FREQUENTLY ASKED QUESTIONS ABOUT TYRES
Jonathan Langsdorf has been writing financial, investment and trading articles and blogs since 2007. His work has appeared online at Seeking Alpha, Marketwatch.com and various other websites. Langsdorf has a bachelor’s degree in mathematics from the U.S. Air Force Academy.
Tires are constructed from materials such as rubber and fabric that lose their strength and flexibility over time. Often it is not possible to determine through visual inspection whether a tire is too old or dangerous. Tires are not manufactured with an expiration date, but it is possible to figure out if a tire is too old to use safely.
- Look for the tire identification number branded in the sidewall of the tire. These ID number starts with the letters DOT followed by a combination of 10 to 12 letters and numbers. If you see DOT plus just a few letters or numbers, the full ID number is on the other side of the tire.
- Note whether the last part of the ID number consists of three or four digits. If you see just three numbers, the tire was manufactured before the year 2000; jump to Step 5
- Decode the tire manufacture date. The four-digit number provides the week and year the tire was manufactured. For example, if the digits are 4308, the tire was manufactured in the 43rd week of 2008.
- Determine the age of the tire by subtracting the date of manufacture from the current date. Remember that a year has 52 weeks and each month is approximately 4.3 weeks long.
- Properly dispose of any overage tires. Consumer safety experts say a tire over 6 years old is too old to use safely.
Tips & Warnings
- Tire manufacturers usually provide a 5-year warranty for their tires. If a tire is less than 5 years old, has usable tread and develops a problem, the warranty will cover some of the replacement cost.
- Motor homes and other vehicles that are driven few miles per year are prone to having overage tires with good tread remaining.
- Old tires can fail catastrophically, resulting in loss of vehicle control and possible injury or death. It is unsafe to drive on any tire more than 6 years old
- Check with your local government or a tire store for proper disposal of old tires. Old tires are a serious environmental issue.
It turns out we’re replacing our tires a lot sooner than we should be. By Zach Bowman
Chances are, there’s some sourceless bit of knowledge rattling around in your head. You don’t know how it got there or where it came from, but you believe it. Maybe your convictions on tire life falls into that category. We’ve always held that that our favorite round rubber bits had a use life of about two years before age had a serious negative impact on performance. Turns out, we were wrong. Way wrong.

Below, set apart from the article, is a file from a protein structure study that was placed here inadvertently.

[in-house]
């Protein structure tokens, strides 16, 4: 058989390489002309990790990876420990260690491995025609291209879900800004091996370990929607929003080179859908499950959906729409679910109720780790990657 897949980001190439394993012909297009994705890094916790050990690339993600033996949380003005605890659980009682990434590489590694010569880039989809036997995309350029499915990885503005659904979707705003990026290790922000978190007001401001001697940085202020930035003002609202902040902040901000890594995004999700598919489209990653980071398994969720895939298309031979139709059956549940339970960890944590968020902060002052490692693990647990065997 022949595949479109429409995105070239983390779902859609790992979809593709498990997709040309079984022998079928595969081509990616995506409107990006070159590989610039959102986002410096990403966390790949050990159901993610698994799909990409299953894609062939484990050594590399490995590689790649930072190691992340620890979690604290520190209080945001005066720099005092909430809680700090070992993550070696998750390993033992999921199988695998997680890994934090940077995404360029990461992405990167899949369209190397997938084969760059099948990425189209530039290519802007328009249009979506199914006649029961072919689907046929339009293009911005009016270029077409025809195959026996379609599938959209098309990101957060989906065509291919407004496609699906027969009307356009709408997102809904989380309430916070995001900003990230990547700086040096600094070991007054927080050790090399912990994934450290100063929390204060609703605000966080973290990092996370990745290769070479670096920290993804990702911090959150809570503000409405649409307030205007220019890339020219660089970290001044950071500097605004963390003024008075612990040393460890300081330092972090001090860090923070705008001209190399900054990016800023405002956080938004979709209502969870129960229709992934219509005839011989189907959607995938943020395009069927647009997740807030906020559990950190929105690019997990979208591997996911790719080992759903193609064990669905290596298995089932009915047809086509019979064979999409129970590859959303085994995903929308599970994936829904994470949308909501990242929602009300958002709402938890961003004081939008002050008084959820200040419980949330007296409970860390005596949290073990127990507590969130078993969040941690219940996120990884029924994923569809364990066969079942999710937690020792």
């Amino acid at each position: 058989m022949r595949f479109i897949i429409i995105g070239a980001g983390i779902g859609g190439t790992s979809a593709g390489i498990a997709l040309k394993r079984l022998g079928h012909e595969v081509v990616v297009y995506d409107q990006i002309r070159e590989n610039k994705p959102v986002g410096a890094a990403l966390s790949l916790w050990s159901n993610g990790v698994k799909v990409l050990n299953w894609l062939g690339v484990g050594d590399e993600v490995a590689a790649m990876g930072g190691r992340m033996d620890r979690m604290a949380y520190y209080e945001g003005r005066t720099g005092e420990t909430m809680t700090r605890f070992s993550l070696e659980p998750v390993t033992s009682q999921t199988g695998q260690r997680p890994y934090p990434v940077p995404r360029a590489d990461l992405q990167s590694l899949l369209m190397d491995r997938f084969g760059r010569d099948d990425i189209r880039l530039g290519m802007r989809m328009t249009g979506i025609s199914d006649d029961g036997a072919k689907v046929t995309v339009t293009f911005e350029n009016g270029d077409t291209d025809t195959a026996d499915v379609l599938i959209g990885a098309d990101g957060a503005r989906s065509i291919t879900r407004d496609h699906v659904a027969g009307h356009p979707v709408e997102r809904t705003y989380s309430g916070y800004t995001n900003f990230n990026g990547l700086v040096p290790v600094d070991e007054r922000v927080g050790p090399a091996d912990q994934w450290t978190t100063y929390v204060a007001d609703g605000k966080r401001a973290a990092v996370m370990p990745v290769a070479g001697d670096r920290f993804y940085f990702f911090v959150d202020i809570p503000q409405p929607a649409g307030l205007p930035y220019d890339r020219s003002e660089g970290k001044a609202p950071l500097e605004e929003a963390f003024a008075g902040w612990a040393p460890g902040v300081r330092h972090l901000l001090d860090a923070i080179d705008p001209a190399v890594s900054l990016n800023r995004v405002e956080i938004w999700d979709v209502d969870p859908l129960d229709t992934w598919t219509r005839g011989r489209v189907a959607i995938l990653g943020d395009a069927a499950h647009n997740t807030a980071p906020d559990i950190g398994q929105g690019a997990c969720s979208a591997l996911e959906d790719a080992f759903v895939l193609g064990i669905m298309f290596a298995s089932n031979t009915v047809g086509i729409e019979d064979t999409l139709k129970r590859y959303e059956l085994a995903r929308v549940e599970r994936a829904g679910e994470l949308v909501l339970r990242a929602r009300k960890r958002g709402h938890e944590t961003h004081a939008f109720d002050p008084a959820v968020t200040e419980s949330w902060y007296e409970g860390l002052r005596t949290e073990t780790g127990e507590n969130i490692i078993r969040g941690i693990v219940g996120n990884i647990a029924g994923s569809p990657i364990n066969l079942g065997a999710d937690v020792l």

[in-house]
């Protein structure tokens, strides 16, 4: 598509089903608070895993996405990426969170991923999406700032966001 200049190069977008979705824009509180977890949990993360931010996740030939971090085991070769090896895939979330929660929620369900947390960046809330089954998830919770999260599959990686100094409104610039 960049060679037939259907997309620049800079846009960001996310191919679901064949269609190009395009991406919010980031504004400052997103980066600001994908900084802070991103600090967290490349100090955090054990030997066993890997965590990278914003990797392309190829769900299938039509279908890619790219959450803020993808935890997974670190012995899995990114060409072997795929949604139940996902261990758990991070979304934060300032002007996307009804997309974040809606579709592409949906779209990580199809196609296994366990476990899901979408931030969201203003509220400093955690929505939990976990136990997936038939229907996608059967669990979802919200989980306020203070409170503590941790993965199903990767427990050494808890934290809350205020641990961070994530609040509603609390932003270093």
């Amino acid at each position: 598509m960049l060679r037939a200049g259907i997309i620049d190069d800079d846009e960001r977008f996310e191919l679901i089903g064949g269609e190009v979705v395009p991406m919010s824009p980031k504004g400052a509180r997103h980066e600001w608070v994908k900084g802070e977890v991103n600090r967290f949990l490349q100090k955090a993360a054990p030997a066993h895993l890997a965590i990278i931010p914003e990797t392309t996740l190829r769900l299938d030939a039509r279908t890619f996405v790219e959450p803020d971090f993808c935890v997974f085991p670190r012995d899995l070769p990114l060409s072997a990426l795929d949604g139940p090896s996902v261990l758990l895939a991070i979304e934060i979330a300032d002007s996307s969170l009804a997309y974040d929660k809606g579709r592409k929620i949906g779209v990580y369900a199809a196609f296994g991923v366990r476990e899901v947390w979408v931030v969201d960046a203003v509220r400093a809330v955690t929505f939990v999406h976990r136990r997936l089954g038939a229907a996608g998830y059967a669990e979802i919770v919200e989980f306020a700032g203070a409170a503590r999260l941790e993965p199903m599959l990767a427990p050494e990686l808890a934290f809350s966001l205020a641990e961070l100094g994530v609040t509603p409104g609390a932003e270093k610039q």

Woody Rodgers, a tire product information specialist, has been with Tire Rack for sixteen years, and he says that given proper storage and care, tires can last you up to a decade.
“I won’t say a tire has the shelf life of gravel,” Rodgers said, “but it’s close to that.”
When properly stored in a climate controlled warehouse, tires have an almost unlimited shelf life, and once they’re on the road, proper care can add many years to a tire’s life.
“In general, we see six years of service with no more than 10 years of total life since manufacture.”
Rodgers calls this the 6 or 10 rule, and those two numbers are important. In this case, service is any time the tire is on the vehicle, in use, or stored outside. Exposure to ozone or UV rays shortens that lifespan, as do wide swings in temperature.
Of course, that all depends on where you live and how you drive.
“The reality is, service life can vary so much from one driver to another and one part of the country to another, that it’s really difficult to say that it’s X [years],” Rodgers said.
Instead of marking a date on your calendar, Rodgers recommends inspecting and maintaining your tires every month. Keep an eye out for cracks in the sidewall caused by either sun exposure or under inflation, and monitor your tread depth. Most of us rely on the wear bars on the tires themselves, or the ancient penny test to tell us when it’s time to swap shoes, but Rodgers says that’s a problem.
Wear bars usually present themselves at 2/32 tread depth, which is fine for dry climates like Los Angeles or Phoenix, but not so great for parts of the country that see regular rain. Instead, 4/32 of tread depth is the minimum safe threshold for evacuating water from beneath the tire and reducing the chance of hydroplaning. How do you measure 4/32 without a depth gauge? Rodgers says if you can stick a quarter in the tread and not see the top of Washington’s head, you’re in good shape. If you can, it’s time for new rubber.
Likewise, snow and all-season tires require even more depth to effectively evacuate snow and slush: about 6/32.
Then there’s inflation. Rodgers says tires naturally loose about 1 psi per month on average, and lose or gain 1 psi for every 10 degree drop or increase in ambient temperature. Those changes require regular monitoring and adjustment, and your vehicle’s tire pressure monitoring system may not be up to the task.
Most systems are calibrated to alert the driver about a low tire only after the pressure has dropped below 75 percent of the recommended figure. Rodgers says that’s well past the point of damaging the tire and shortening its life, to say nothing of sucking down your fuel economy. For the best reading, check your tire pressures with a good gauge in the cool ambient air of the morning – not in your garage.
And what about storage? Rodgers says that for most street tires, it doesn’t matter whether they’re stacked on the sidewall or stood up on their tread, mounted or unmounted. As long as your tires are out of sunlight, away from ozone, and in an environment with a stable temperature, you’re good to go.
It’s never felt so good to be so wrong.
From: Road & Track